Changing Adventures

25 Jun

Sven Lundberg describes himself as a man who, in the past, did not want to be tied down – particularly by serious relationships.

An independent and self-sustaining individual, he found freedom on his motorcycle, driving over 180,000 miles in 8 years alone. After enduring a year highlighted by loss and pain, however, Sven finds himself now embarking on an entirely different journey.

“I was in a physical adventure,” Sven said. “Now, I’m in a spiritual adventure.”

Sven’s life had been surrounded by spiritual influences from the very beginning. His parents both worked for the Salvation Army for a time, and Sven’s father, Ake, worked 12 years as a photographer for Christian speakers such as Billy Graham and Luis Palau. Sven says leaders like Ethel Waters and George Beverly Shea babysat him during religious conferences.

Despite being marinated in a religious world, Sven says he felt disconnected from the people around him.

“I grew up around all these spiritual icons,” Sven says. “But I never felt I could measure up.”

The Lundberg family moved to Oregon when Sven was 12. A few years later, Sven began using illegal drugs – a habit that stuck until he was 26, when he decided to become serious about his relationship with God.

“I woke up one sunny summer day, burnt out from drugs and partying, and I just knew,” Sven says. “I liken it to the thumb of God pressing on my head.”

Ake later baptized his son in the Baltic Sea, and Sven says he felt relieved to finally be on the right path in his life. While he admits he still dabbled in drugs over the next few years, he was on his way to recovery. At 28, Sven was drug free.

Through the years he struggled with illegal drugs, however, Sven developed his passion for art.

Sven’s high school art teacher, Judy Vogland, inspired Sven to pursue art in his junior and senior year in high school. After he graduated, he worked for Judy in a variety of art media for several years, until his first motorcycle wreck at 22 left him physically disabled.

His love for art did not fade, though. Sven continued working in the art media that he could, including photography. Having grown up with a professional photographer as a parent, Sven was no stranger to cameras. He shot pictures for different publications, as well as for rescue missions on the coast and social projects.

While  overcoming his addiction to drugs and developing his love for art, Sven continued to ride his motorcycle. He says he loved experiencing new adventures, seeing new places and meeting new people. He often would strike up conversations with strangers at public parks and at bars, saying that some of his most interesting conversations were with ex-convicts and elderly men.

One particular man Sven met in Montana drove his lawn mower five miles into town each day. Carl, who lost his driver’s license from drunken driving, puttered to the local bar from his ranch at 7 a.m. each morning to start his day off with several alcoholic beverages. Sven says that meeting people like Carl is part of what makes traveling by motorcycle so interesting.

“It’s very liberating to have an open mind,” Sven says. “We’re all so unique.”

But Sven’s motorcycle days came to an abrupt end when he was 40, after sustaining serious injuries from a third motorcycle accident. His latest injuries only added to the pain he endured since his first accident at 22.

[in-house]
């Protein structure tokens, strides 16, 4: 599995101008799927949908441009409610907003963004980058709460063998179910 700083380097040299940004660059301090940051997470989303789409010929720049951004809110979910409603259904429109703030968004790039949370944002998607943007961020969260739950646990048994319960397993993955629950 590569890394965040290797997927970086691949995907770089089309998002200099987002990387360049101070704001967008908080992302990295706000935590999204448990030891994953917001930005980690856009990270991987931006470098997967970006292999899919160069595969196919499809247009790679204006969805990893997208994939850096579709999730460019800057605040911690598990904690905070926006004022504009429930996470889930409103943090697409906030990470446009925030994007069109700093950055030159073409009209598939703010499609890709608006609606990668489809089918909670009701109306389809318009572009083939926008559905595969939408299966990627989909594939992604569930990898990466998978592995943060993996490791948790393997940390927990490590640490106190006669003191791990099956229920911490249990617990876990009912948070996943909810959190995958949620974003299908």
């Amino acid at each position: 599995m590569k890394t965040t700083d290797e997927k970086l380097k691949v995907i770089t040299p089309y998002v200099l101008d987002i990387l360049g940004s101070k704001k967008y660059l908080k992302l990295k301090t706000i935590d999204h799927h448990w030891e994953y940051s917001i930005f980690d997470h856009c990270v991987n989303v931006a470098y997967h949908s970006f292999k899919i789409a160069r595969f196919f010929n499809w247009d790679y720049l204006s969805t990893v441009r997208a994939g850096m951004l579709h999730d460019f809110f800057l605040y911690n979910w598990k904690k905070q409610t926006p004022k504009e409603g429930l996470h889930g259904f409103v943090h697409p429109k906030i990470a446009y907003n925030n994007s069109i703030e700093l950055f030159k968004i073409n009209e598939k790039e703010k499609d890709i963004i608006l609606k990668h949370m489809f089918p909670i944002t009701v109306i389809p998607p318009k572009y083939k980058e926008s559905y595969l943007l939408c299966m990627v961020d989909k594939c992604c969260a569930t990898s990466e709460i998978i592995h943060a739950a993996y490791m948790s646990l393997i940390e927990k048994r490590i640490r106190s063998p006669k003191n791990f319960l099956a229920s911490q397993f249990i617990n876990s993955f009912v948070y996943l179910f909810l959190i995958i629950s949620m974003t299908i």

“Everything changed, because I loved riding, going places and meeting new people,” Sven says. “I loved it, and it was really hard for me to get over. … I don’t regret it, even though I’m damaged from it. I got to see so much, so early.”

Sven says it was at this point his journey became more relational rather than geographical.

For instance, most people had never seen Sven’s artwork, which he produced mainly at night. A friend and fellow artist, Greg Lewis encouraged Sven to display his work to the public, but Sven was hesitant about the idea.

“I didn’t do art to be public,” Sven says. “It was a sanctuary place.”

Sven says his doctor calls him a “stubborn Swede,” a character trait Greg faithfully battled against to help his friend become more artistically expressive. After years of providing encouragement, Greg finally convinced Sven to display his creativity in 2010 through a 30-year retrospective art show at Concordia University in Portland, Ore.

The art show highlighted the beginning of many changes for Sven. He recently had to short sell his home and live with friends for three months. He also has dealt with chronic pain on a daily basis from his motorcycle injuries, as well as anxiety, stress and depression from his pain and housing situation.

But through overcoming the dark side of these difficulties, Sven says he has a clearer view of life.

“I’ve actually been liberated from attachments,” Sven says. “I’m beginning to see that suffering is needed. It’s a gift – it really is. … Now, I’m so much more empathetic with people.”

Sven says he is excited about his future. He currently works at John Growth Glass in Hillsboro, Ore., and he plans to help Greg Lewis with a design project at an Oregon monastery. Now settled in a quiet condominium with his dog, Thor, Sven also prepares for his upcoming marriage to his fiancé, Cindy.

Realizing the value of the support his friends and family provide, Sven says relationships are what carried him through the difficult times and continue to keep him strong. But like the stubborn Swede his doctor accused him of being, Sven continues to live life to the fullest, encouraging others take risks but to never take one moment for granted.

“Your time is the most valuable thing you have – it’s where the gold is,” Sven says. “Give your time. It’s the best thing anyone can do.”

All images have been provided by Sven Lundberg, other than the photo of his dog, Thor.

Until next time,



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